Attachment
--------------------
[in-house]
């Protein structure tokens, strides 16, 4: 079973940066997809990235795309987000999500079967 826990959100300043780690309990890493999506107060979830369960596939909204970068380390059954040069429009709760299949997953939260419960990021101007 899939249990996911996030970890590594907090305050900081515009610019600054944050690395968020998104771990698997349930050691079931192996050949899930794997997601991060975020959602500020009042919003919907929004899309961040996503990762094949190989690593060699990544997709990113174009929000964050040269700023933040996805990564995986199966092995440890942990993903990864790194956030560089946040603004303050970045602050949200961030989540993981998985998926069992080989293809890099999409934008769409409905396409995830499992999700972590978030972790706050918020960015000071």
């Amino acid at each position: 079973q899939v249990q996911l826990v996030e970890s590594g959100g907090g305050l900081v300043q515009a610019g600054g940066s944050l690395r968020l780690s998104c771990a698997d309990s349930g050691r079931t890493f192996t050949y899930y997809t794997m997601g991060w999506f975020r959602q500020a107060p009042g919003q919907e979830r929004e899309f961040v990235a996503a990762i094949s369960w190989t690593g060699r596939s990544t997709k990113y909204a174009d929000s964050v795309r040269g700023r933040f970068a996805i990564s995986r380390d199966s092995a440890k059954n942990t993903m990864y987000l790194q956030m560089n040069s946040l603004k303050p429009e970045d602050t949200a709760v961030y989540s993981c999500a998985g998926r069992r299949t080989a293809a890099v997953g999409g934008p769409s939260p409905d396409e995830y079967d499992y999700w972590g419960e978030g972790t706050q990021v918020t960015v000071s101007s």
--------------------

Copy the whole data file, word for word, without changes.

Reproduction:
[in-house]
């Protein structure tokens, strides 16, 4: 079973940066997809990235795309987000999500079967 826990959100300043780690309990890493999506107060979830369960596939909204970068380390059954040069429009709760299949997953939260419960990021101007 899939249990996911996030970890590594907090305050900081515009610019600054944050690395968020998104771990698997349930050691079931192996050949899930794997997601991060975020959602500020009042919003919907929004899309961040996503990762094949190989690593060699990544997709990113174009929000964050040269700023933040996805990564995986199966092995440890942990993903990864790194956030560089946040603004303050970045602050949200961030989540993981998985998926069992080989293809890099999409934008769409409905396409995830499992999700972590978030972790706050918020960015000071």
């Amino acid at each position: 079973q899939v249990q996911l826990v996030e970890s590594g959100g907090g305050l900081v300043q515009a610019g600054g940066s944050l690395r968020l780690s998104c771990a698997d309990s349930g050691r079931t890493f192996t050949y899930y997809t794997m997601g991060w999506f975020r959602q500020a107060p009042g919003q919907e979830r929004e899309f961040v990235a996503a990762i094949s369960w190989t690593g060699r596939s990544t997709k990113y909204a174009d929000s964050v795309r040269g700023r933040f970068a996805i990564s995986r380390d199966s092995a440890k059954n942990t993903m990864y987000l790194q956030m560089n040069s946040l603004k303050p429009e970045d602050t949200a709760v961030y989540s993981c999500a998985g998926r069992r299949t080989a293809a890099v997953g999409g934008p769409s939260p409905d396409e995830y079967d499992y999700w972590g419960e978030g972790t706050q990021v918020t960015v000071s101007s």